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CREDIT MARKETS REMAIN TIGHT - Funds Availability for Business and Consumer Spending Hard to Come By!


Since last fall, the U.S. Government has earmarked Billions, perhaps over One Trillion Dollars to shore up our Credit Markets, and hopefully jump start business, consumer, and mortgage lending.  The efforts have been largely ineffective thus far, and the Obama Administration now is considering a previously-floated plan to buy up distressed financial assets through special investment funds.

The objective - to stabilize the prices of strong assets, and restore investor confidence, encouraging them to start making loans once again.

As reported by Liz Rappaport and Serena Ng in today's Wall Street Journal, during this past week, stocks fell to lows not seen in the past 12 years.   Investors are nervous over the price trend for stocks, and concerned about possible returns in the bond markets.

Thanks to recently-enacted programs to purchase certain commercial paper and guarantee short-term debt, short-term credit market performance has actually improved versus last year.  However, the London Interbank Offered Rate, or LIBOR, a key benchmark to which Consumer Mortgage Rates are often linked, has ticked up in recent weeks - closing at 1.3% last Friday, after being as low as 1.1% in January.  The benchmark peaked at a high 4.8% last October.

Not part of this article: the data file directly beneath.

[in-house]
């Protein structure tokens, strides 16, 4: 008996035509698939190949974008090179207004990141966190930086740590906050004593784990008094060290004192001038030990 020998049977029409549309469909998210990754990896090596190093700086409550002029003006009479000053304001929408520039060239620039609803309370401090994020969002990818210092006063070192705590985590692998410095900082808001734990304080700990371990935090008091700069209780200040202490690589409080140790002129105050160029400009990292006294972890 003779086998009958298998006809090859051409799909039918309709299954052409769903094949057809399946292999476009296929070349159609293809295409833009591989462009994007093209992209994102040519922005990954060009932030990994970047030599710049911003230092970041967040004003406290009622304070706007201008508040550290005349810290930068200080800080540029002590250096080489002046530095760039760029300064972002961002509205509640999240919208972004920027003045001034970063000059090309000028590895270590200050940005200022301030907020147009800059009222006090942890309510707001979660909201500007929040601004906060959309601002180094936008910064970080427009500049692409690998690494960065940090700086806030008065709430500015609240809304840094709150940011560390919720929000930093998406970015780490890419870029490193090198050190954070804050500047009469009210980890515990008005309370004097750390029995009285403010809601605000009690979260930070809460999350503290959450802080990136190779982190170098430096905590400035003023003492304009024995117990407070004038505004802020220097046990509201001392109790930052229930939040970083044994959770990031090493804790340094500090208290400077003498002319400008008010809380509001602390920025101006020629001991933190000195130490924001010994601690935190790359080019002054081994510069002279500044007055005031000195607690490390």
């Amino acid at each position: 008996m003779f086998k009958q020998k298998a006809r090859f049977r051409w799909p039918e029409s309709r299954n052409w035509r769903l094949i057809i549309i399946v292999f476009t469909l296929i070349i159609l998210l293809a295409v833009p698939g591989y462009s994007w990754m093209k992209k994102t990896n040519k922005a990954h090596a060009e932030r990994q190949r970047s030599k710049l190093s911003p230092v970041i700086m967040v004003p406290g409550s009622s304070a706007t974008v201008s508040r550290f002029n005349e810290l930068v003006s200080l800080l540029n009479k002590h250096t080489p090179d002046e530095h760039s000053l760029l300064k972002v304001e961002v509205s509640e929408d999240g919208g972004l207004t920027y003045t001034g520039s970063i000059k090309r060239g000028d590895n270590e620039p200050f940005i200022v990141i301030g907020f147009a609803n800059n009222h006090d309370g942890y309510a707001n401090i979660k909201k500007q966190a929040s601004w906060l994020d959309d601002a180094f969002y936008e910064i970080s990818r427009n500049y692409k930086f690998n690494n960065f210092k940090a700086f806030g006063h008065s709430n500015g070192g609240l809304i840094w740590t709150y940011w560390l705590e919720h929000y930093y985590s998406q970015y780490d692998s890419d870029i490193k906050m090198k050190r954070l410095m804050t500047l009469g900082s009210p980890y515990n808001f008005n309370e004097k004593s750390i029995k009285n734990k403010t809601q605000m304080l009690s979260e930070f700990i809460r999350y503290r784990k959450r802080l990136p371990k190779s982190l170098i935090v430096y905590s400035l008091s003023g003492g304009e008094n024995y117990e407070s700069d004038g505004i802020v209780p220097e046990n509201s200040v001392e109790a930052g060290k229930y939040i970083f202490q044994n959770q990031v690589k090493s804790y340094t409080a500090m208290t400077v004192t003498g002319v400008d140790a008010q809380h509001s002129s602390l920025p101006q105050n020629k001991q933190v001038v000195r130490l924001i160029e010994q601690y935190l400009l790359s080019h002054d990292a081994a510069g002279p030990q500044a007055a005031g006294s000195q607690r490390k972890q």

The Worldwide Recession continues to get deeper.  Here in the U.S., Bond Investors worry that The Fed's repeated rescue packages will undermine the historic security of investing in bonds, and make such investments more risky.  Investment dollars could be lost if the borrower against which the bonds are drawn defaults - which would keep many from investing here.

Bond investors are still waiting for details on Obama's Credit Market Rescue Plan.  Until they are satisfied with its strategy, many analysts feel the market will continue to tumble, keep credit frozen, and stall a U.S. Economic Recovery.


Posted: Sunday, March 08, 2009 9:21 PM by Dean's Team

Comments said:

Good Morning! Despite an over-$1 Trillion infusion of Federal Money in recent months, U.S. Credit Markets

# March 9, 2009 6:45 AM
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